Motown RecordsMotown M 1014 (B), August 1961

B-side of Itsy Bity Pity Love

(Written by Mickey Stevenson)

Label scan kindly provided by Lars “LG” Nilsson - www.seabear.se.  All label scans come from visitor contributions - if you'd like to send me a scan I don't have, please e-mail it to me at fosse8@gmail.com!Unlike the A-side, Itsy Bity Pity Love, which was a fairly shameless attempt to get Motown some airplay on white radio by releasing a white-sounding record by an older white artist, this B-side has slightly more in common with the rest of the Motown output of the time. Slightly.

This time, it’s rising Motown songwriting/producing star Mickey Stevenson’s turn to do something on Debbie Dean. Faced (as Berry Gordy, Smokey Robinson, Janie Bradford and Popcorn Wylie had all been faced) with the problem of what to do with Dean’s distinctive voice, Stevenson crafts an uptempo lightweight pop song, with obvious mainstream radio ambitions but also an engaging suggestion of R&B freedom.

Debbie is again excellent, her unusual voice calling to mind the better moments of both Mary Wells and Smokey Robinson, and the backing is a little less restrained than it had been on the top side – just a little – with the developing Funk Brothers turning in a fine, muted performance. Motown boss Berry Gordy even gets in on the act, ringing a cowbell; the record would be better if he hadn’t done that, actually, because the song opens with a very white early Sixties MOR radio drum fill, and coupled with Gordy’s cowbell it gives a misleading picture of how naff the record will turn out to be. Luckily, it’s pretty quickly steered away from novelty hell and towards respectability.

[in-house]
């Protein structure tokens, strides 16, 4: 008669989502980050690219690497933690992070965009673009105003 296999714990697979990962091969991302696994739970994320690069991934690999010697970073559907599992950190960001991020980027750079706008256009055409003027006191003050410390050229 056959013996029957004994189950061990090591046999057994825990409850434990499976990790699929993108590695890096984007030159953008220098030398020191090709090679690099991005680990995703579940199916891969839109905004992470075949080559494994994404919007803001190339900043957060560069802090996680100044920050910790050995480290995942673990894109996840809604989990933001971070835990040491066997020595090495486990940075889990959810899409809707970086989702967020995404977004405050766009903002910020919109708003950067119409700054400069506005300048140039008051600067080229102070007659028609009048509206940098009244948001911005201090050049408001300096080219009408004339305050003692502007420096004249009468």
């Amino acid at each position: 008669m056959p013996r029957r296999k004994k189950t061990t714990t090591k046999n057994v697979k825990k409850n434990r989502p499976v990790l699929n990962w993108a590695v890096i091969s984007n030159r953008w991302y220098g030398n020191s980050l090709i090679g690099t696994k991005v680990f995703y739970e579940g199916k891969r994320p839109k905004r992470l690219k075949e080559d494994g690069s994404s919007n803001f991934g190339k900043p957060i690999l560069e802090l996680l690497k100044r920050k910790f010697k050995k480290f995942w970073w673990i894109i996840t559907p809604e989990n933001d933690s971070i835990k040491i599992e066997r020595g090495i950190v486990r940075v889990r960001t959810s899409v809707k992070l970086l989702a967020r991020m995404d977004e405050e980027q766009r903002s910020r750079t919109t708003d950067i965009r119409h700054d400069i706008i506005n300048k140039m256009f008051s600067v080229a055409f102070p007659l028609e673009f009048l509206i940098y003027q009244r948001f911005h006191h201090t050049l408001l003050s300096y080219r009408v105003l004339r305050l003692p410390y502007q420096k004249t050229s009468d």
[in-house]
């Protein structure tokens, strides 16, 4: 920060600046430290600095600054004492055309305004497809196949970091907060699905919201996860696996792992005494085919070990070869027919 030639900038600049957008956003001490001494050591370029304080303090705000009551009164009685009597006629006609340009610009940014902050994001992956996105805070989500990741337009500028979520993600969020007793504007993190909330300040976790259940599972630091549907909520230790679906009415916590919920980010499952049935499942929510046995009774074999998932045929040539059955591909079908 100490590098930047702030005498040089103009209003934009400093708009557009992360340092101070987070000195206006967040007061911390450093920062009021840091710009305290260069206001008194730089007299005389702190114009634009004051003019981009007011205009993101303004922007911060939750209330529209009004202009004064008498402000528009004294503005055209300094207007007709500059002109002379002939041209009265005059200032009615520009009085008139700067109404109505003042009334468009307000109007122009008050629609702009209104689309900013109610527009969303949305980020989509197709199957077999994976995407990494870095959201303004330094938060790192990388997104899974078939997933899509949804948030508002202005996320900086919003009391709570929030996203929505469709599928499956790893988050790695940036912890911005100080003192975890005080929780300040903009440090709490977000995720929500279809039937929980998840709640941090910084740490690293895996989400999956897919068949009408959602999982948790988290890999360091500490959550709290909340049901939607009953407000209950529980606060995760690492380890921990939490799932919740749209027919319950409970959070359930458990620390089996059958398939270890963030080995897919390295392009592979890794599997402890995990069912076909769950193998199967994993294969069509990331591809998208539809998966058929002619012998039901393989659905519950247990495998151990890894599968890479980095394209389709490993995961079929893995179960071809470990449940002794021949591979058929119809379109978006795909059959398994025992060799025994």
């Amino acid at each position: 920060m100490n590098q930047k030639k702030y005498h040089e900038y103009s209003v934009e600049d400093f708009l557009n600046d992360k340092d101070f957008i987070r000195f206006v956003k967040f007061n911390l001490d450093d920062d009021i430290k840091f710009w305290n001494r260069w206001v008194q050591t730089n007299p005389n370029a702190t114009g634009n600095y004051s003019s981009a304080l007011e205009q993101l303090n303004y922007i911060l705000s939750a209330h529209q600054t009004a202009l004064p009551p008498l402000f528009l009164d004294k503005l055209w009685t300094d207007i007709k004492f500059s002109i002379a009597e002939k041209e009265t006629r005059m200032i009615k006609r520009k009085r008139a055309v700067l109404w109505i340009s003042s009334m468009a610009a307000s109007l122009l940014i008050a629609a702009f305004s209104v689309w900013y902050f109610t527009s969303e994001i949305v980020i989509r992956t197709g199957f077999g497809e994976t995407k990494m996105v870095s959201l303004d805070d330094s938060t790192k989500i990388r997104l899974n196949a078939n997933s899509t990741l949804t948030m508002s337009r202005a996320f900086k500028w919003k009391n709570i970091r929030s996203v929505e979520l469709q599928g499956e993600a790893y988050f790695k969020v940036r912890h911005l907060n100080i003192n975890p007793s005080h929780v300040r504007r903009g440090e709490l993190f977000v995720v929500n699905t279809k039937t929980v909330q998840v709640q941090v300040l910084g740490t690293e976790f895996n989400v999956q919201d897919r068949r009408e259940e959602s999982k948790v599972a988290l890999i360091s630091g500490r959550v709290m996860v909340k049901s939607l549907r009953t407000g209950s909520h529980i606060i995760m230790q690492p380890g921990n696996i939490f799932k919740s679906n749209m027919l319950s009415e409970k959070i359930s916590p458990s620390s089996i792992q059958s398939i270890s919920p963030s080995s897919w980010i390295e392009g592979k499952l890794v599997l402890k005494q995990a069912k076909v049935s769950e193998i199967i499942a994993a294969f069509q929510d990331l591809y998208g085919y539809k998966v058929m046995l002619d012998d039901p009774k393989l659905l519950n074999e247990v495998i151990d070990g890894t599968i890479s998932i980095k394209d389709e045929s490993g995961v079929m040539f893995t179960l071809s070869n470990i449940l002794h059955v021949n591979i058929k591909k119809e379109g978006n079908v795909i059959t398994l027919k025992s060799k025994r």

It’s a decent song, which actually reminds me a bit of the Tokens’ When I Go To Sleep At Night (a roughly contemporary hit song, released a few months earlier) and the Chiffons’ peerless cover version from 1963.

Still, neither side of the single made any kind of commercial impression whatsoever. The hoped-for white radio play didn’t materialise, in part because – crucially – Motown were already starting to pick up play from white stations across America with their black artists’ hits, starting with the Marvelettes’ brilliant Please Mr. Postman. Berry Gordy never stopped chasing white audiences in search of extra cash from untapped markets, but nor would he continue to pin his company’s commercial hopes on those white middle-class dollars. Debbie Dean would have one more Motown single in the era, released six months later when some of her labelmates were starting to become accustomed to riding in the higher reaches of the charts, before leaving the label for several years.

(A footnote: This is one of the few sides for which the compilers of The Complete Motown Singles: Volume 1 couldn’t locate a master tape, meaning the version used had to be mastered from a 45rpm vinyl single. This time, it’s an absolutely pristine job; if it wasn’t mentioned in the notes, there’s no way you’d ever know there wasn’t an extant master to work from.)



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You’re reading Motown Junkies, an attempt to review every Motown A- and B-side ever released. Click on the “previous” and “next” buttons below to go back and forth through the catalogue, or visit the Master Index for a full list of reviews so far.

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Debbie Dean
“Itsy Bity Pity Love”
Rev. Columbus Mann
“They Shall Be Mine”